The Apex case
In December 1999 the registrar of banks announced that charges would be laid against CA “Abrie” Lottering and that his codirector, Beatrix Johann Lottering, would be charged for illegally taking deposits through their company, Apex Forex Trading, without a banking licence, while promising huge returns.

In 2009, the Lotterings were convicted on fraud charges involving more than R30-million, but they remained on bail, pending an appeal, which was finally struck from the roll this week.

In 2010, acting on instructions from the Lotterings, Becker and Lotter approached Abrahams with allegations to the effect that Apex was the victim of liquidation fraud.

Becker drew up a report, seen by amaBhungane, that suggested the allegations against Apex and the Lotterings were manufactured to place the company in liquidation.

Apex assets, he alleged, were then sold at a knock-down price to others who were part of a syndicate, who then made enormous profits.

Becker alleged there was a “system” involving a conspiracy between liquidators, lawyers, police and prosecutors that was used in this and other cases to access assets at rock- bottom prices.

Becker provided scant evidence for his claims, but he labelled senior specialised commercial crimes court prosecutor Glynnis Breytenbach as the mastermind behind this system.

Breytenbach would later emerge as a key adversary of Jiba in the NPA.

The prosecutor, who resigned her post to join the Democratic Alliance in early 2014, told amaBhungane she was unaware of the Becker claims.

Despite the lack of evidence, Abrahams referred Becker to the then NDPP and to the NPA’s integrity management unit, which investigates allegations against prosecutors internally, because of the seriousness of the claims, the NPA told amaBhungane.

“In addition, Abrahams also referred them to the former head of the commercial crime unit, General Hans Meiring, and insisted that Meiring appoint a suitable investigating officer … Abrahams is not sure whether the commercial crime unit is investigating the serious allegations levelled by Becker and has not been privy to the matter since the matter was referred to that unit.”

The Libyan caper
Abrahams maintained his contact with Becker, with the two occasionally having lunch together. 

Then the NPA says: “Abrahams cut off all ties with Becker and any person(s) associated with Becker during 2013 when he established that the persons are in fact information peddlers with ulterior motives. 

In fact, Abrahams categorically informed Becker not to ever contact him again. This was communicated to Becker’s legal representatives too.” Abrahams declined to explain why he came to the view that “Becker and company were information peddlers”, but it appears to have followed a new set of claims about the Libyan billions. Jaco Verster, the former share holder of the troubled Pinnacle Point property company, is also listed as a director of Poviwize, the Libyan asset recovery vehicle.  

He told amaBhungane: “Some information came to the attention of Becker and company. I was asked, in a legal capacity, to advise them how to proceed to ensure compliance with the law. I suggested they draft an affidavit detailing the information at hand and present it to the NPA for further investigation.  

“I assisted them in drafting such an affidavit and it was submitted to advocate Abrahams. My role was therefore limited to putting the affidavit together and attending one meeting at the offices of the NPA to talk through the content of the affidavit.” Verster said that, as previously, Abrahams was “very professional in his dealings”.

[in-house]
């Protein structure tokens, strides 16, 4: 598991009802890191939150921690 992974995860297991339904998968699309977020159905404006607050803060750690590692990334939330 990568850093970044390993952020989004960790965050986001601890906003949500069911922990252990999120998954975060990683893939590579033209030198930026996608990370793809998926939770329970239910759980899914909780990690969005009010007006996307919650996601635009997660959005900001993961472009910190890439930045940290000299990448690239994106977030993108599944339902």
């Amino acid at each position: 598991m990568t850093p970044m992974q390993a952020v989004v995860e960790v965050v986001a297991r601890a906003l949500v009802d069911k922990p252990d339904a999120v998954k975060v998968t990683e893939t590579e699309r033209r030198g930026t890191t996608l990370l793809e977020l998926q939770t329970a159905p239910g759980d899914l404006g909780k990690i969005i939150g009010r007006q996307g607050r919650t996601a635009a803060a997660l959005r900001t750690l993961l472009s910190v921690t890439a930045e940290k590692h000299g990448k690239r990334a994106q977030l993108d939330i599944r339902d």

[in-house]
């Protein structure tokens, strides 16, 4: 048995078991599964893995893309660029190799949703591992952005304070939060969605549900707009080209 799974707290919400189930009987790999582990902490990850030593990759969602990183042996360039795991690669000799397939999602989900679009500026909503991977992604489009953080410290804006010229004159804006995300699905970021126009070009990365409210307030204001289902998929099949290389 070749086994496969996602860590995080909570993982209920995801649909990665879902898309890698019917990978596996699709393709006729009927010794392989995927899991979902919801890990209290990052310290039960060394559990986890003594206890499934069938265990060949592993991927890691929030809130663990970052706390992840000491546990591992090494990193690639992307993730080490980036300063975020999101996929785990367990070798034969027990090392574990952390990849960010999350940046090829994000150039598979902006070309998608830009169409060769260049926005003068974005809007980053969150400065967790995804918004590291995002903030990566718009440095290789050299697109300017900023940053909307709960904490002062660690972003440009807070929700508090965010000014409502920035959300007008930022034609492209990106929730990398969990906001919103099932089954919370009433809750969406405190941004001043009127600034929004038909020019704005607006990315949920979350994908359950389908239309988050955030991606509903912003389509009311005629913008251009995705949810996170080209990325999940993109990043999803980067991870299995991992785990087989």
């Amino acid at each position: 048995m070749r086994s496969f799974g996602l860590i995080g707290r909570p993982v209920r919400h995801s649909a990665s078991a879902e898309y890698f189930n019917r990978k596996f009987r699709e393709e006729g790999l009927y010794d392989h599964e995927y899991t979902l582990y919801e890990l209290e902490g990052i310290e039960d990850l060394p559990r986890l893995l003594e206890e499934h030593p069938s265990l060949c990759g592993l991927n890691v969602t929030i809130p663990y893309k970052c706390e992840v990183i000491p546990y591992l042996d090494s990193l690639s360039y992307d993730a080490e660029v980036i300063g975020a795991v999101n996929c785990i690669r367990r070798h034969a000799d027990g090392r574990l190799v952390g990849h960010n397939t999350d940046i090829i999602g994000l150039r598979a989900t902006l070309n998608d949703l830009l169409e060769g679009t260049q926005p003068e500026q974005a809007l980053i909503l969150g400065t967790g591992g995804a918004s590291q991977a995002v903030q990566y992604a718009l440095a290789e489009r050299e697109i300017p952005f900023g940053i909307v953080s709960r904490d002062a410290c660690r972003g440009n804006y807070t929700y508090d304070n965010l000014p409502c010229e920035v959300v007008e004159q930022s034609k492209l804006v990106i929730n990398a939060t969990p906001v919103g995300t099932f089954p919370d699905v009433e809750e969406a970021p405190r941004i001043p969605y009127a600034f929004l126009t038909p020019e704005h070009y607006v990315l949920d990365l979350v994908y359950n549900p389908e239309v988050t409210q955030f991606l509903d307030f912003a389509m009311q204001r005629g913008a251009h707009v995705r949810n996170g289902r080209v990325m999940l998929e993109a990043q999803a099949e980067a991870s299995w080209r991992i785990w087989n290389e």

“How far the NPA actually proceeded in investigating the information provided I honestly cannot say, but I am sure advocate Abrahams would have taken it seriously,” he said.  “I cannot comment on statements of information peddling since it was never mentioned to me in any forum and I last spoke to advocate Abrahams on this matter in 2013.” 

The NPA only said: “Abrahams was not involved in any search for any Libyan assets. During 2013, information was brought to Abrahams’s attention, which information he passed on to the DPCI [the Hawks] for investigation.  

“Abrahams appointed a senior deputy director of public prosecutions to engage with the purported informants, their lawyer and the police on the matter. Nothing however came of this information, as investigations proved it unreliable.” 

The Poviwize director would not comment on the content of their affidavit, but Pooe was more forthcoming in suggesting there was some kind of official sanction.  

In an email to amaBhungane he said: “Please be aware that the project on Poviwise was closed some time ago. I wrote my report and recommended possible remedies to Libyan Assets and money laundering … Unfortunately it seems as if there was not a follow-up from those who mandated me to verify and investigate the allegations mentioned above. To discuss the matter further, I need the mandate from those who authorised my initial participation. Since you are in investigation, I think you understand my position and in particular that of international relations.” 

Pooe declined to comment on the grabber, but said he was not aware of being under any investigation.  

The NPA rejects any suggestion that Abrahams’s engagement with Becker was misjudged. 

“Abrahams was attached to the priority crimes litigation unit whose mandate included the management of investigations and prosecutions of crimes impacting on the security of the country. The unit generally worked in close proximity with the DPCI, Crime Intelligence and State Security. It is in any event incumbent [on] any prosecutor who learns of any alleged offence to report same to the authorities. It is for this bona fide reason that Abrahams entertained Becker.” 

Becker was this week dealing with a family funeral and said he was not able to respond to questions.

*In an earlier version of the story we incorrectly referred to Jaco Verster as a former chief executive of Pinnacle Point. He was, in fact, a share holder. We apologise for the error.

* Got a tip-off for us about this story? Email [email protected]

The M&G Centre for Investigative Journalism, a non-profit initiative to develop investigative journalism in the public interest, produced this story. All views are ours. See for all our stories, activities and sources of funding.

Sam Sole
Sally Evans